The clouds do their best to obscure the harvest moon which casts its bright light on a docked-down HMS Albion as a large LCU Mk10 landing craft returns to ‘mother’, carrying the naval leaders of tomorrow for their first extended period at sea: six weeks aboard assault ship.
As you read this, the future flagship (she assumes the title next year from Ocean), is beginning a month and a half of intensive amphibious training – her core business – as part of her Operational Sea Training (OST) package, after which she’ll be able to deploy wherever Whitehall determines she is required.
She conducts OST with plaudits ringing in her ears, having been formally handed back to the Royal Navy from the Defence Equipment and Support arm of the MOD, who oversaw Albion’s £90m two-year refit.
The private firms, engineers and ship’s company have been praised for the speed and efficiency with which they brought a sleeping giant back to life (Albion was mothballed for four years following the 2010 defense review) and are now turning her into a potent fighting machine.
In a world where defense projects normally take longer and cost more than anticipated, Albion returned to sea three days earlier than planned back in the summer – and has maintained the pace throughout sea trials, conducted with such aplomb that Commodore Rob Bellfield, the new Commodore of Devonport Flotilla was more than happy to welcome the ship back into the bosom of his ‘family.’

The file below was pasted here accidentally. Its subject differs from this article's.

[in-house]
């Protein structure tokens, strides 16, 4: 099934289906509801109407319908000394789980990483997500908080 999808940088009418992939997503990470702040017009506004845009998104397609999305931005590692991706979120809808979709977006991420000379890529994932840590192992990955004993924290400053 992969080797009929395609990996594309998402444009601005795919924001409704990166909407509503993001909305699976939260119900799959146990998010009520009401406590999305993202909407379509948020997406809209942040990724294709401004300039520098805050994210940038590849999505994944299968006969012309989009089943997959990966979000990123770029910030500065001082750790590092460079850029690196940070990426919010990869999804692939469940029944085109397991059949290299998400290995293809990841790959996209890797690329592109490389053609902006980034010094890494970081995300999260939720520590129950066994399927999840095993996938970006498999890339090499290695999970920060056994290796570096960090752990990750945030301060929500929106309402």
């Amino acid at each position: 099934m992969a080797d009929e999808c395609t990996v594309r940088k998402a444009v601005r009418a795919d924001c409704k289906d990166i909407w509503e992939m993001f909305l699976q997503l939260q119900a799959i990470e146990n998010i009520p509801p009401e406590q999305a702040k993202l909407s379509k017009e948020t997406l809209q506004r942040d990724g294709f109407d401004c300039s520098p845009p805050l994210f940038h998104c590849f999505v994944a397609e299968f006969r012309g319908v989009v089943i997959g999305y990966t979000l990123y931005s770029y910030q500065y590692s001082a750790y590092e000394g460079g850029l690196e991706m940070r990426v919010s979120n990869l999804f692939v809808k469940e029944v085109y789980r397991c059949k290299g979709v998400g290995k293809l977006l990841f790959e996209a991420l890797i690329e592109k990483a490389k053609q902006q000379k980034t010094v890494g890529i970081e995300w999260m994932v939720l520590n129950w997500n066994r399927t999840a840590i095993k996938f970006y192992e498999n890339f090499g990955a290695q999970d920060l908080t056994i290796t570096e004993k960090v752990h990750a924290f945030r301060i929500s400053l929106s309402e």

He said the regeneration of the ship over the past three years was an example of how the Navy, industry and MOD could work together successfully.
“With a strong command lead and an extremely enthusiastic and engaging ships company, the ship is immaculate which is indicative of the ship’s company’s collective pride,” he told the 330 sailors and Royal Marines.
Albion has a brief period between the end of sea trials and start of OST – but it’s not a lull.
Take a deep breath.
- Two Dutch landing craft have joined the ship as part of long-standing partnership with the Netherlands’ Korps Mariniers (just 14 months younger than our Royal Marines);
- Albion took part in the regular Thursday War off Plymouth, including some damage control training;
- bomb disposal experts from Plymouth’s Southern Diving Unit scoured the assault ship from keel to main mast as part of a terrorist homemade bomb training exercise;
- five female sailors dined on Victory with counterparts past and present to mark the 100 anniversary of the WRNS forming;
- Devon and Somerset Fire and Rescue teams practiced evacuating casualties from the 19,500-tonne vessel;
- helped Falmouth Coastguard save a yachtsman in distress;
- crew joined the affiliated Army (Queen’s Own Yeomanry) on their annual live firing exercise on the Yorkshire Moors;
- visited the affiliated city of Chester to support the Lord Mayor at the Admiral of the Dee ceremony;
- and somehow there was still time and energy for the Great Albion Cake Off, raising £500 for the ship’s Claire House Children’s Charity.
You can breathe again now.